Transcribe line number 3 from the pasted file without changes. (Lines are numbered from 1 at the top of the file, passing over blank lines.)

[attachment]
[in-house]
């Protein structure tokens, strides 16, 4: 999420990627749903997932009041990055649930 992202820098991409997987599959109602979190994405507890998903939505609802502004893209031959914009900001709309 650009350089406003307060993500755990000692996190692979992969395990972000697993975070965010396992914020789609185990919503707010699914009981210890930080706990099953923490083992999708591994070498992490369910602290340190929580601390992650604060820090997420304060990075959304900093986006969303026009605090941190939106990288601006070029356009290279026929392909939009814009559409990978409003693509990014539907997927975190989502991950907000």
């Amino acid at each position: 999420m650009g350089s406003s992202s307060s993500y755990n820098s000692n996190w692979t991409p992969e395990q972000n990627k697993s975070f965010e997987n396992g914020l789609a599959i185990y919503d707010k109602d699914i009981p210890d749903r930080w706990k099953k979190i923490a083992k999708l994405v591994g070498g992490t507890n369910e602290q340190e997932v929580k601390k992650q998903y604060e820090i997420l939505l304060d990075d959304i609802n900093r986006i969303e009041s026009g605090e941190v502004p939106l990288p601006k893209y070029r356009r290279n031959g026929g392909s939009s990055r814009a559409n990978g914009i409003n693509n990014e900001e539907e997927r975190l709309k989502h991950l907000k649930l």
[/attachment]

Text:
């Amino acid at each position: 999420m650009g350089s406003s992202s307060s993500y755990n820098s000692n996190w692979t991409p992969e395990q972000n990627k697993s975070f965010e997987n396992g914020l789609a599959i185990y919503d707010k109602d699914i009981p210890d749903r930080w706990k099953k979190i923490a083992k999708l994405v591994g070498g992490t507890n369910e602290q340190e997932v929580k601390k992650q998903y604060e820090i997420l939505l304060d990075d959304i609802n900093r986006i969303e009041s026009g605090e941190v502004p939106l990288p601006k893209y070029r356009r290279n031959g026929g392909s939009s990055r814009a559409n990978g914009i409003n693509n990014e900001e539907e997927r975190l709309k989502h991950l907000k649930l």